Last week’s presidential debate had a lot of people talking about winners and losers. One of the biggest winners in terms of marketing was Big Bird or more accurately PBS. After Mitt Romney addressed spending cuts that would affect PBS and the big yellow bird, people latched onto the thought of loosing such an influential character from their childhood and responded with mixed emotions.
In response to this sudden attention, PBS did an excellent job newsjacking the story and turning it into a positive marketing opportunity for the non-profit via social media. Now that the dust has settled, social media marketers can take away a few important lessons.
- Choose Your Platform: In the wake of Mitt Romney’s comments, the majority of real time discussion and comments occurred on Twitter. PBS was able to recognize this as the best channel to use, and took advantage very quickly. Acknowledging the meme, @sesamestreet sent out a tweet from Big Bird asking if he had missed anything, as well as a nonpartisan response later on focusing on support. More importantly, as reported by Mashable, PBS made an ad buy for the phrase “Big Bird” on Twitter, which brings us to the second lesson.
- Invest in Social Media: Once PBS had an opportunity to be part of a larger dialogue in a national news story, they made a decision to invest in Twitter advertising, a fairly new development on the social network. This kind of forward thinking, and real time reaction is exactly what many brands and businesses need to embrace as they move their social media campaigns forward. PBS made sure to take control of the dialogue that was already occurring, and gave users a place to channel their discussions.
- Produce Quality Content: A case could be made that the content PBS chose to promote in light of these comments was the most important part of the equation. The tweet that was promoted read, “PBS is trusted, valued and essential. See why at valuepbs.org. (please retweet!).” This tweet appeared whenever users searched “big bird” and directed them to an educational website about why PBS is such a valuable organization. It was also retweeted over 9,000 times as of October 11th. Full of statistics, graphics, and readable information, PBS was able to inform users in an enjoyable and shareable way. As of October 11th, the site had already been shared over 10,000 times on Twitter.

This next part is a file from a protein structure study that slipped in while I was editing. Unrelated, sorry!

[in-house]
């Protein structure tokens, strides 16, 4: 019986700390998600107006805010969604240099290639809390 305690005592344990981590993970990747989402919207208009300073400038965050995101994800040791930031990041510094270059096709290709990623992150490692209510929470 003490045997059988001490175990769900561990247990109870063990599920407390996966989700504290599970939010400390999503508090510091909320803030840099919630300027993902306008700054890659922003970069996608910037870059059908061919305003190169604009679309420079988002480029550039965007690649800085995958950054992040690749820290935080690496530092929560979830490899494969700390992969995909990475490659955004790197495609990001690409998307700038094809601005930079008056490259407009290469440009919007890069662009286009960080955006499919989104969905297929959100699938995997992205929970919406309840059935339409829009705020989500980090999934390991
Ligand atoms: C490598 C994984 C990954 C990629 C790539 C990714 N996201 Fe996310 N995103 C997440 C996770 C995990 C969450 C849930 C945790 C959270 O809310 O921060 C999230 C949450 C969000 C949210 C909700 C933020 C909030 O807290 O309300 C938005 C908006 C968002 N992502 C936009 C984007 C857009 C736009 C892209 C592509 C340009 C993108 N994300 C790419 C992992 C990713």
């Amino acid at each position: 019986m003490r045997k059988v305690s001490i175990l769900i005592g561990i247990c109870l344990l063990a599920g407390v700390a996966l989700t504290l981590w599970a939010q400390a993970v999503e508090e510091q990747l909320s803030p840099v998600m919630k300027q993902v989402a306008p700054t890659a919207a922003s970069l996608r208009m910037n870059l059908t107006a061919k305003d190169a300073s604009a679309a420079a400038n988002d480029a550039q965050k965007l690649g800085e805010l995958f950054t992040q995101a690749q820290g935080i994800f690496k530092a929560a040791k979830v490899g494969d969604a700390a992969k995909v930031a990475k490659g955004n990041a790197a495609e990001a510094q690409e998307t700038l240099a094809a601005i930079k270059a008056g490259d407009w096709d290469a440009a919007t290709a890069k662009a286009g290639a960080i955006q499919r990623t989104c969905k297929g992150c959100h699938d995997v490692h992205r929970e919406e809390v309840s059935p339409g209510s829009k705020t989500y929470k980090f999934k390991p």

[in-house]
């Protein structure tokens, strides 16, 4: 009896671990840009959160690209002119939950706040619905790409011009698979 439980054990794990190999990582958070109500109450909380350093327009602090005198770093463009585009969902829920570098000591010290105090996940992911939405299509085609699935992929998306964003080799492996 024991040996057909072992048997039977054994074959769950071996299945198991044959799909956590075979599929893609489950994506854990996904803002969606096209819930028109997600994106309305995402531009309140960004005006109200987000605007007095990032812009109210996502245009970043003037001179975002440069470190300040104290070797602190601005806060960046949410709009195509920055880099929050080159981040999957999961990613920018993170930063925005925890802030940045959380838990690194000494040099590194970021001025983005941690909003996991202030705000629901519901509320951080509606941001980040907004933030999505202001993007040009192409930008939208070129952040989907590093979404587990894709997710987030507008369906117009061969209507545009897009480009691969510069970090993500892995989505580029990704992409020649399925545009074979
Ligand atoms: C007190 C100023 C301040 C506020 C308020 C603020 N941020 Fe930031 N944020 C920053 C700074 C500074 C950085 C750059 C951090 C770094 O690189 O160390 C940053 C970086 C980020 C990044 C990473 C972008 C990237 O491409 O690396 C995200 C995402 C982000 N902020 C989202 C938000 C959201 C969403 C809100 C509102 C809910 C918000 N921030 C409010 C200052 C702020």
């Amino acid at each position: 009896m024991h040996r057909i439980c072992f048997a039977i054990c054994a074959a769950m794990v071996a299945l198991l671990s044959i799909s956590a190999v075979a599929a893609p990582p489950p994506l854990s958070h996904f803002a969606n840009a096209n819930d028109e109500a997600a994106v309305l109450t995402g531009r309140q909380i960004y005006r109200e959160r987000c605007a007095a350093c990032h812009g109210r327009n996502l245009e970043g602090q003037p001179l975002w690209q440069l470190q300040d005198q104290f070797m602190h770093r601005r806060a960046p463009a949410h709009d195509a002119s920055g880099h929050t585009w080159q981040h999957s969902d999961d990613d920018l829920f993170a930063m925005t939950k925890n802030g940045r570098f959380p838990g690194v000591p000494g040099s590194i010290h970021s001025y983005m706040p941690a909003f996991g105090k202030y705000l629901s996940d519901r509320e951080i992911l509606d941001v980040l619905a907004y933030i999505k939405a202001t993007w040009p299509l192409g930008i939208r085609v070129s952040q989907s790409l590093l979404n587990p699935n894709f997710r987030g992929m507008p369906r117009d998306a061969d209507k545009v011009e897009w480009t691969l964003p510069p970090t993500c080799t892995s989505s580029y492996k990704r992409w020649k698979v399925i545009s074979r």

Proving you’re never too old to learn from Big Bird, PBS did an excellent job creating awareness and spreading their message through a larger dialogue and social media. Businesses large and small can learn a lot from the way this event was handled with calm diplomacy by the non-profit. Furthermore, PBS clearly understands the power behind social media as well as the influence it holds and was willing to invest in that. The continued discussion about PBS and Big Bird a week later shows that with the proper support, social media can be a workhorse for any organization.
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This article is an original contribution by Christina Sirabian.
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